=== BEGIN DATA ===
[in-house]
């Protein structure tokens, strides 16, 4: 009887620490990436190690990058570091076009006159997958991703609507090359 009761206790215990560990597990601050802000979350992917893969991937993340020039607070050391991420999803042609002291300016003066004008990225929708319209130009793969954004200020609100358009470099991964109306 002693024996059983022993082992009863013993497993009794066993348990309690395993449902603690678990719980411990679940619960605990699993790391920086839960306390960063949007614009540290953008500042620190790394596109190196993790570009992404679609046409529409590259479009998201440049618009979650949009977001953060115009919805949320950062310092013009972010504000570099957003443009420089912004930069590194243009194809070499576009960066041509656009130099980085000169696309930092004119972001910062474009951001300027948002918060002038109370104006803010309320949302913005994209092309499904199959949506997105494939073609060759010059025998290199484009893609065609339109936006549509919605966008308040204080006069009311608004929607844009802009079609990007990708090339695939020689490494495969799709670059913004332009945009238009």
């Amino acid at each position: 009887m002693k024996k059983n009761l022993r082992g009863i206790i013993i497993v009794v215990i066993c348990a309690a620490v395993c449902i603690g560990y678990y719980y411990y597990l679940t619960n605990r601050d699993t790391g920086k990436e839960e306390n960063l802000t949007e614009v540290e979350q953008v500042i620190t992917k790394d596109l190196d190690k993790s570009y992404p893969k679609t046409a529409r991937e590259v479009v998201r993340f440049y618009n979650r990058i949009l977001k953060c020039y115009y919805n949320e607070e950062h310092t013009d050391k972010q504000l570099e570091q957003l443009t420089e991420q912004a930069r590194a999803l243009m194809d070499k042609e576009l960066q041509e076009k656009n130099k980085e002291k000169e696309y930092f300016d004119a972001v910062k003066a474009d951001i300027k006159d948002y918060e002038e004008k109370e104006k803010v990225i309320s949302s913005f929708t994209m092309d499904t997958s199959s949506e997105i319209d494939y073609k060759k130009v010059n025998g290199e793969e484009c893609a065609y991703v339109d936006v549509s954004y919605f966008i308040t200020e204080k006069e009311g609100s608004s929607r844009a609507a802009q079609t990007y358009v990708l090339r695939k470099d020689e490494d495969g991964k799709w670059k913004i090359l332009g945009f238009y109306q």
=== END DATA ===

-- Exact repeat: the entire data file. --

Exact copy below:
[in-house]
């Protein structure tokens, strides 16, 4: 009887620490990436190690990058570091076009006159997958991703609507090359 009761206790215990560990597990601050802000979350992917893969991937993340020039607070050391991420999803042609002291300016003066004008990225929708319209130009793969954004200020609100358009470099991964109306 002693024996059983022993082992009863013993497993009794066993348990309690395993449902603690678990719980411990679940619960605990699993790391920086839960306390960063949007614009540290953008500042620190790394596109190196993790570009992404679609046409529409590259479009998201440049618009979650949009977001953060115009919805949320950062310092013009972010504000570099957003443009420089912004930069590194243009194809070499576009960066041509656009130099980085000169696309930092004119972001910062474009951001300027948002918060002038109370104006803010309320949302913005994209092309499904199959949506997105494939073609060759010059025998290199484009893609065609339109936006549509919605966008308040204080006069009311608004929607844009802009079609990007990708090339695939020689490494495969799709670059913004332009945009238009």
């Amino acid at each position: 009887m002693k024996k059983n009761l022993r082992g009863i206790i013993i497993v009794v215990i066993c348990a309690a620490v395993c449902i603690g560990y678990y719980y411990y597990l679940t619960n605990r601050d699993t790391g920086k990436e839960e306390n960063l802000t949007e614009v540290e979350q953008v500042i620190t992917k790394d596109l190196d190690k993790s570009y992404p893969k679609t046409a529409r991937e590259v479009v998201r993340f440049y618009n979650r990058i949009l977001k953060c020039y115009y919805n949320e607070e950062h310092t013009d050391k972010q504000l570099e570091q957003l443009t420089e991420q912004a930069r590194a999803l243009m194809d070499k042609e576009l960066q041509e076009k656009n130099k980085e002291k000169e696309y930092f300016d004119a972001v910062k003066a474009d951001i300027k006159d948002y918060e002038e004008k109370e104006k803010v990225i309320s949302s913005f929708t994209m092309d499904t997958s199959s949506e997105i319209d494939y073609k060759k130009v010059n025998g290199e793969e484009c893609a065609y991703v339109d936006v549509s954004y919605f966008i308040t200020e204080k006069e009311g609100s608004s929607r844009a609507a802009q079609t990007y358009v990708l090339r695939k470099d020689e490494d495969g991964k799709w670059k913004i090359l332009g945009f238009y109306q």